The story of the GT40 has been told many times. Henry Ford II had wanted a Ford at LeMans for years. In 1963, Ford found out through a European intermediary that Enzo Ferrari was interested in selling to Ford Motor Company. Ford would then spend several million dollars in an audit of Ferrari factory assets and in legal negotiations, only to have Ferrari cut off talks at a late stage due to disputes about the ability to direct open wheel racing.
It is said that Ferrari wanted to remain the sole operator of his company's motor sports division. He was angered when he was told that he would not be allowed to race at the Indianapolis 500 if the deal went through, as Ford fielded Indy cars using its own engine and didn't want competition from Ferrari. Enzo immediately ended negotiations and Henry Ford II, enraged, directed his racing division to find a company that would build a Ferrari-beater. And thus, the GT40 was born.
GT40's would go on to win the 24 Hours of LeMans four times, including a 1-2-3 victory in 1966, beating Ferrari.
A total of 84 production versions of the racing GT40 were completed at Ford's Advanced Vehicle facility in Slough, England. J.W. Automotive Engineering took over the Slough facility and started manufacturing strictly road-going version of the GT40 in 1966. The company was headed by John Weyer, the ex-GT40 team manager and Ford's GT40 distributor in England. His goal was to create a more roadworthy GT40 than Ford's racing versions. The MKIII was a GT40 for the street, just as the Jaguar XK-SS was a D-Type for the street. The MK III had a slightly detuned Cobra 289 or 302 V8, a more civilized interior, more ground clearance, a storage compartment for touring and 'bumperettes' among other detail changes. A total of seven were built with a price tag of $18,500, more than a Ferrari or Maserati.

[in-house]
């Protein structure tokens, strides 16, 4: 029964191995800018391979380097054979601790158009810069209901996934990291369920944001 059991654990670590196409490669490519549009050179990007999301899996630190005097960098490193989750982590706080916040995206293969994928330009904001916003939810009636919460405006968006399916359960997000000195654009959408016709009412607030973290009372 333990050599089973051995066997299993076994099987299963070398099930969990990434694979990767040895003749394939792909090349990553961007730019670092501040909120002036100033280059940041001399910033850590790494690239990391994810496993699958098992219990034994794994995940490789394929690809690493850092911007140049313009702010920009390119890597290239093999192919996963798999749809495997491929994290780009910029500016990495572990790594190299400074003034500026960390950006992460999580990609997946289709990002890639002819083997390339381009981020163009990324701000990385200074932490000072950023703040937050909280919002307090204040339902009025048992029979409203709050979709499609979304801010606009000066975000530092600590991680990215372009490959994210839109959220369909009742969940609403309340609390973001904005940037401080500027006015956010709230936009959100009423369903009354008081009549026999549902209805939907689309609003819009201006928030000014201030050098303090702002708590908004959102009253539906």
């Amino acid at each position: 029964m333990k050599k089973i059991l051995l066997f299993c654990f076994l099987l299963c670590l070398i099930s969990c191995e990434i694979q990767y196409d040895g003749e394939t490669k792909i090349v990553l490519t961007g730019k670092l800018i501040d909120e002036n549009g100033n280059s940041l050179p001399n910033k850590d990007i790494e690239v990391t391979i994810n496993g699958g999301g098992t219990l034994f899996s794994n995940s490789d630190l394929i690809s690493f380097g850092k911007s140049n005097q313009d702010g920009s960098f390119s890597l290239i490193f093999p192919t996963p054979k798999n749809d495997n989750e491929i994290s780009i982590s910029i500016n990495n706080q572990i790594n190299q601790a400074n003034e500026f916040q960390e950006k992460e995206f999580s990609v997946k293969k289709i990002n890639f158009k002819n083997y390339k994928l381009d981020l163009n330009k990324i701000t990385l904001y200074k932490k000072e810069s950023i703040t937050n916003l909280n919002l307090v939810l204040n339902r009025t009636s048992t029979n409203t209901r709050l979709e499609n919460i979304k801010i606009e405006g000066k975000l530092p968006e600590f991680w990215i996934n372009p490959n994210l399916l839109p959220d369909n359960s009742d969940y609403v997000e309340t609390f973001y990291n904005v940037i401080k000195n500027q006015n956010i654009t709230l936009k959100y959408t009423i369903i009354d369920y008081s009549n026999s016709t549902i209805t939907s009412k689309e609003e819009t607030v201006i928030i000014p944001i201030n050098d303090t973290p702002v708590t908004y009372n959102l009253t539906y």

This GT 40 MK III number 1103, was first owned by Sir Max Aitken of London, and in 1973 Brian Auger became the second owner. Auger had it painted from its original maroon to white with blue stripes and installed MKI wheels and tires. No other modifications were made. In 1981 it passed to a new owner and the car had covered only 6,000 documented miles. The new owner put the car in the National Motor Museum at Bealieu where it resided until the current owner purchased it in August 2011.
He had CKL Developments in Battle, East Sussex, England, begin a 'sympathetic' restoration, taking the car back to the original colors and original specifications including rebuilding the engine. Even the Borrani wire wheels along with the original Goodyear tires are with the car.
The car was dismantled to being the process of cleaning components and replacing 'consumables' like bearings, seals, hoses, brake hydraulics, valve springs, piston rings and valves. Even the original Borrani wire wheels along with the original Goodyear tires are with the car. The objective of this process was to return 1103 to its original specification.
Exceptional care has been taken to ensure it remains in such unmolested condition and not damage its originality.